As such, a refresher is in order. Here is a brief introduction from Kvideland & Sehmsdor’s book, which introduces to the concept of the hugr.

“ In Scandinavian folk tradition the human soul is usually referred to as hug(r)…. it refers to the mental life of the individual – to personality, thoughts, feelings and desires. There are various and complex conceptions of the hugr imbuing the greater part of Scandinavian tradition…. It was believed that the hug could affect both animate and inanimate objects – including other people – either consciously or unconsciously. The deliberate manipulation of the hugr is the basis of all magic. The hug can manifest itself invisibly or can take on a shape (hamr). In some instances the shape assumed by the hug has developed into an independent supranormal being, as exemplified by the many traditions about the nightmare (mare).
Other important projects of the hugr include the vordr, which is a kind of presence accompanying the individual; the dream-soul, which leaves the body during sleep; the vardöger or fyreferd, a visual or auditory experience presaging a person’s approach; and the free-soul, which is the soul sent from the body in magic flight.” (Kvideland, pg 45.)

As I talked about in Part 1 of this series, the hugr is the closest thing we have to a personal, “self” spirit. Here, I quote from FFA Part 8, from Sarmela’s work.

““2. The persona soul (ghost soul) is an immortal, personal substance residing in all living things, a psyche or ’genetic memory’ into which a person’s individual spiritual experience is collected. The persona soul resides in the innermost recesses of a person, but during dreaming it may travel outside the body or leave the body when the person becomes ill and dies, and after death it may continue wandering independently in a new form.”

This, in my opinion, is the nature of the hugr. Being that it is the sum total of personality, thoughts, feelings and desires, I would say it is the most likely candidate to live on after the death of the physical body. I would also argue that this concept includes what Kaldera calls “mynd”, the memory as well “thought” proper. There must be overlap between the two categories.Besides, personality and thoughts are often based on past experience, and such experiences are certainly part of the hugr spirit.

Let us look more closely at the folklore, for the many traits of the hugr.

Section 1; The Power of Thought (Kvideland, pg 43)

“If a person sneezed, yawned, hiccuped, or felt a tickling sensation, someone was thinking about him or her. Another person’s hug had entered his or her body. It was considered irresponsible to let one’s mind wander because it could bring harm to someone else. Sickness was often explain as resulting from a hug which had entered the body of a sick person or animal.”

This section of the Kvideland book then offers several different tales and stories that fit under this heading.

For example, if your nose itches, someone is thinking about you.

Also, when your ears ring, someone is talking about you. If it is the right ear, it is something nice. If it is the left ear, it is something nasty.

As has been mentioned, manipulation of the hug is the foundation for most forms of magic in the folklore.  As other examples, the hug could be used to change someones mind, or make someone love you. Also, the power of the hug could be transferred to an object or person by sight, touch or spoken word. There are many tidbits of folklore that deal with such things, and they are often referred to the evil eye, evil hand, evil foot or evil tongue.

Envy (Norwegian ovund) and Longing (elsk ‘love’) are both powerful emotions, and powerful versions of the hugr. Envy had adverse effects on both people and animals, making them sick or otherwise ill. Envy could corrode stone, or even kill a person.  Longing could also make a person ill in body and mind.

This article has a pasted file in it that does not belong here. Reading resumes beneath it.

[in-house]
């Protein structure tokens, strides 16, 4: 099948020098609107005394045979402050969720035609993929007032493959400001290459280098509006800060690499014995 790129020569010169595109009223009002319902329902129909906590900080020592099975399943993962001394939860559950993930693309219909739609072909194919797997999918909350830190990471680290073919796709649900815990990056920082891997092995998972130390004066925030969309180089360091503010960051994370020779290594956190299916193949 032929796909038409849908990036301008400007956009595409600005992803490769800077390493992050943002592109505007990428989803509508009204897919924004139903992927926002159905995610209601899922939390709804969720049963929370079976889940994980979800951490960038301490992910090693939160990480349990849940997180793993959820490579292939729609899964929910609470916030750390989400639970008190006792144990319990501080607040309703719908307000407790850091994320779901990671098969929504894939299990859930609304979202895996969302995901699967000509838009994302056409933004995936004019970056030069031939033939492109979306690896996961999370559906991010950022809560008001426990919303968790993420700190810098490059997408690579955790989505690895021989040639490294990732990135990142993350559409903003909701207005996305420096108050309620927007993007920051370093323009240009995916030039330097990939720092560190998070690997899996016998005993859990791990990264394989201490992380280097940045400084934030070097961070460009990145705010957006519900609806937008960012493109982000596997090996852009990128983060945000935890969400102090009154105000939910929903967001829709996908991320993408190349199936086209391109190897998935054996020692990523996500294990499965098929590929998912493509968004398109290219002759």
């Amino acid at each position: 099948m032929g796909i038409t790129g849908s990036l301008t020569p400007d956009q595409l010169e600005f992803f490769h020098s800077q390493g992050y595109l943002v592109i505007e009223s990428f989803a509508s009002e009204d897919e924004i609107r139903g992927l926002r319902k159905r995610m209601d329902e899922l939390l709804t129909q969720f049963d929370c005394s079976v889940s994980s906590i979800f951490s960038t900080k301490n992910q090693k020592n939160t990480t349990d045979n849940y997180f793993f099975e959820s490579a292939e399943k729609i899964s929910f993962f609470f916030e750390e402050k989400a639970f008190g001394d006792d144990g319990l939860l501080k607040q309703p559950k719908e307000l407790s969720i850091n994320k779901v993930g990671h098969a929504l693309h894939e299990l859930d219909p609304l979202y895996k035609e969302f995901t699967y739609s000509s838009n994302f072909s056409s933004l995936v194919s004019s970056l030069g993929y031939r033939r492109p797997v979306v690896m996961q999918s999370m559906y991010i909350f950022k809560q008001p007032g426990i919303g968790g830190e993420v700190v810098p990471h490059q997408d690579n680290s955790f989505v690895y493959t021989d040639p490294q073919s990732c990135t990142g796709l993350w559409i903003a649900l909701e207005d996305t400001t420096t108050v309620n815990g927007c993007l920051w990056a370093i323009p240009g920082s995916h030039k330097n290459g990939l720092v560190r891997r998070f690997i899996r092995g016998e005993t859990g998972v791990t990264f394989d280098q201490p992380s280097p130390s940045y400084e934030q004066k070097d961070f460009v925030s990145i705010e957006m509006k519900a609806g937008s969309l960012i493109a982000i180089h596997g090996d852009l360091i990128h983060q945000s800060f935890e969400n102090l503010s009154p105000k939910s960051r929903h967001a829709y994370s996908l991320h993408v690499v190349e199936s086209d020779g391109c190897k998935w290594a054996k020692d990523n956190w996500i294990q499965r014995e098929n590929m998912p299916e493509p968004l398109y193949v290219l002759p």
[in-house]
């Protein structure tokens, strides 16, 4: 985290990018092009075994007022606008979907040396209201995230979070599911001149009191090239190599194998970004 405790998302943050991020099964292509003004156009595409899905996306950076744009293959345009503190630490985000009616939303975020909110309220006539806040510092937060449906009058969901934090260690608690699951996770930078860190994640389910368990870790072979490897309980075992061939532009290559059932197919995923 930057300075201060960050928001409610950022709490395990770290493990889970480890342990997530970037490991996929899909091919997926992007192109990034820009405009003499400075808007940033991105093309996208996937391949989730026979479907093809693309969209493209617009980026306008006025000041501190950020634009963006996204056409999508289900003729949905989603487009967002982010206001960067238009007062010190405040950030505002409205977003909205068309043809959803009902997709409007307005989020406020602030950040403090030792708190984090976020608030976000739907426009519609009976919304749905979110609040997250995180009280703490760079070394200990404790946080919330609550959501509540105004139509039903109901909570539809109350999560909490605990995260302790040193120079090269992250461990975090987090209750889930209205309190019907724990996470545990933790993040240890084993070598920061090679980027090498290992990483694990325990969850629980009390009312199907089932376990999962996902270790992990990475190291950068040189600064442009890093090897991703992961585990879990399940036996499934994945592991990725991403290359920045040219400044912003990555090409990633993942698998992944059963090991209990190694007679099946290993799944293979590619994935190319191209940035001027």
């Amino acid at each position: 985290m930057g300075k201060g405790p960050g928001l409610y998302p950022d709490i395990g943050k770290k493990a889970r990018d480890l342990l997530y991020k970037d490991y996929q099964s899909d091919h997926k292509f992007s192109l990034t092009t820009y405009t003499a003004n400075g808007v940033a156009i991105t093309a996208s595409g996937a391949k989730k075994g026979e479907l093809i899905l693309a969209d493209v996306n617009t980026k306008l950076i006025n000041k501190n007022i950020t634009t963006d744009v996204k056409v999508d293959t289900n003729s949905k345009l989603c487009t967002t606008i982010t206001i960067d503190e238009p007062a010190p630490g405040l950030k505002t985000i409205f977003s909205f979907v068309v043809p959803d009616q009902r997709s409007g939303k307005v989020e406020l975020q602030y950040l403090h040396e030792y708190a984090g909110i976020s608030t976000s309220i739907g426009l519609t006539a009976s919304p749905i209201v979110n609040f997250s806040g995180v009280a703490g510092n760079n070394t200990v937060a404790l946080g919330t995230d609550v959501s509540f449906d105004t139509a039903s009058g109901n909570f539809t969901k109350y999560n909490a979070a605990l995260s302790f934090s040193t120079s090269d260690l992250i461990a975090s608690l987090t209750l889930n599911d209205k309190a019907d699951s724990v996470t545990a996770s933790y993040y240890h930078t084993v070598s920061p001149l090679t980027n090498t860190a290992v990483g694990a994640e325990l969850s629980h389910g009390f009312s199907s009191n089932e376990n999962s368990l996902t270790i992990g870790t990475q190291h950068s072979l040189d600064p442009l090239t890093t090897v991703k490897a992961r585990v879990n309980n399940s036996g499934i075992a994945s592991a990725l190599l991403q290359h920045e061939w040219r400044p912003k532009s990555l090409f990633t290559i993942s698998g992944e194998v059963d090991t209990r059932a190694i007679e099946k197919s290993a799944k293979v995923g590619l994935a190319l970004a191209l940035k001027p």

Curiously, “knocking on wood” is one of the tidbits listed in Kvideland’s book. When you are talking about something (or someone) you love/hold dear it is good to knock softly on the underside of the table three times. Otherwise, ‘something’ may become envious, and take such things from you.

Another form of the hug is as a messenger. There are numerous tales about the hug of a person appearing to another to deliver a message. Such messages were often warnings, or sometimes even omens of death. They could appear in a lot of forms, the shape of a person, a premonition, or even in a dream. This also spills over into ideas of the vordr and the fylgja, which will be discussed in separate posts.

One of the most curious aspects of the hug is the nightmare. Contrary to popular association, the nightmare was not simply a bad dream. In Scandianvian folklore, the mare often visited at night. The mare is the visitation by another’s hug, and is often described as a kind of weight on the chest. It sometimes has sexual connotations, in the form of erotic dreams. The mare effect both humans and animals.

However, there is also lore that describes the mare not just as a nightly visitation by a wayward hug, but as an independent spirit in its own right. It would seem possible that a hug could be powerful enough to spawn a new spirit, such as the mare. This spills over into more modern ideas such as the egregors and servitor spirits.

Many of the aspects of the hug will be explored as I continue to write for this series. In coming posts, I will explore the hamr, vordr, fylgja and others as well. There is certainly a lot more to explore here, and some ideas I want to flesh out even more.

Sources/References;

Kvideland, Reimund & Sehmsdor, Henning. Editors. Scandinavian Folk Belief and Legend. Pgs 41 – 64

Kaldera, Raven http://www.northernshamanism.org/shamanic-techniques/shamanic-healing/soul-map.html

Strömbäck, Dag., from the book “Sejd” (2000 edition), pages 220-236. The Concept of the Soul in Nordic Tradition http://vnnforum.com/showthread.php?t=84650

Finnish Folklore Atlas, by Matti Sarmela

 


Kalevala Part 3

Let’s start out with updates. Another 80,000 word manuscript has come to an end, so now I may be able to focus a little more time on the blogs. With summer upon me here in Michigan, there will be plenty of outdoor work to do as well. Either way, my time is looking a little less full.